Jan 8, 2010, 4:33 PM
Post #13 of 19
Re: [Brian] Info on how to legalize a vehicle in Mexico
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The tenencia is the same as the annual registration fees paid to renew the registration of a car in any US state. There is an additional tax of 10% levied on all new car purchases, it is pro-rated over a ten year period and is paid at the same time as a annual tenencia is. They are two separate items. The tenencia has nothing to do with the 10% tax on a new car. The value of a new car is set by the government, it is not necessarily what you paid for it. Payment of that extra ten percent tax ends when the car is ten years old, the tenencia goes on for as long as you own the car.
Many ex-pats down here that have never owned a Mexican car confuse the annual tenencia with the extra 10% tax on a new car. An interesting factoid is that the extra 10% tax on new cars was started sometime in the mid 1980s as a temporary tax. It is still with us. Maybe there is a different definition for temporary down here?
We originally brought 2 US registered cars down here. We were able to nationalize them during two different vehicle amnesties at very low cost, although it took about a year to do it for one of our cars. Vehicle amnesties are a very rare occurrence, and there may never be another.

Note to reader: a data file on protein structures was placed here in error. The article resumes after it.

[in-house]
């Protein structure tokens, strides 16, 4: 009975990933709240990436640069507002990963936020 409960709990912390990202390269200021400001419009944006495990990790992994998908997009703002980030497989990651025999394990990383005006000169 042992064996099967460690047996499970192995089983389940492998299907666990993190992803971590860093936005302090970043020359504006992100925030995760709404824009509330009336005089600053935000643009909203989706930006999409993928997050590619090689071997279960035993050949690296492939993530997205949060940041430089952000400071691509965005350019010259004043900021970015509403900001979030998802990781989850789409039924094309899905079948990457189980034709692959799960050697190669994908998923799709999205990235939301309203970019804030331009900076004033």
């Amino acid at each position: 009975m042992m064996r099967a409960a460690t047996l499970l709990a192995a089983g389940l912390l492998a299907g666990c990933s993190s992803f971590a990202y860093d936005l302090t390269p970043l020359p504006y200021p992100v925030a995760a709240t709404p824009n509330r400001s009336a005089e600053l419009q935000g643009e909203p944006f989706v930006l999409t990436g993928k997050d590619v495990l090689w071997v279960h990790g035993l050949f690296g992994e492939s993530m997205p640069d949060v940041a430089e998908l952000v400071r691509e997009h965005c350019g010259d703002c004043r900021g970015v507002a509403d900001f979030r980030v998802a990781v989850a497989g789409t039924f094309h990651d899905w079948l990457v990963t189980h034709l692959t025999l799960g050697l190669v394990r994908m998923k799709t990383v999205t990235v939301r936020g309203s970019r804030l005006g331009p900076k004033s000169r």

We still have one of those cars, we were never required to pay any extra taxes on either of them,. We replaced the van my wife drives with a new van 4 years ago. We do need to pay the extra tax on it for another 6 years. It is an extra expense, but it is not a show-stopper. Her new Chrysler van cost considerably less in México than a similarly equipped van would have in The US.
For used cars, look around, most of them seem to be priced lower, and generally with less kilometraje (mileage) than comparable used cars in The US.
A good site to check for used cars nationwide is here: http://vehiculos.mercadolibre.com.mx/...moviles-y-camionetas
This site is in Spanish, use a good Spanish-English dictionary if necessary. If you use the Google translator or any other automated translator, you will get some strange results. To convert kilometers to miles, multiply the kilometers by .62 Use an accurate currency converter program to convert the Peso price to Dollars. Most of them are not out-the-door prices, there will most likely be some additional taxes, tenencia (registration) fees, etc.
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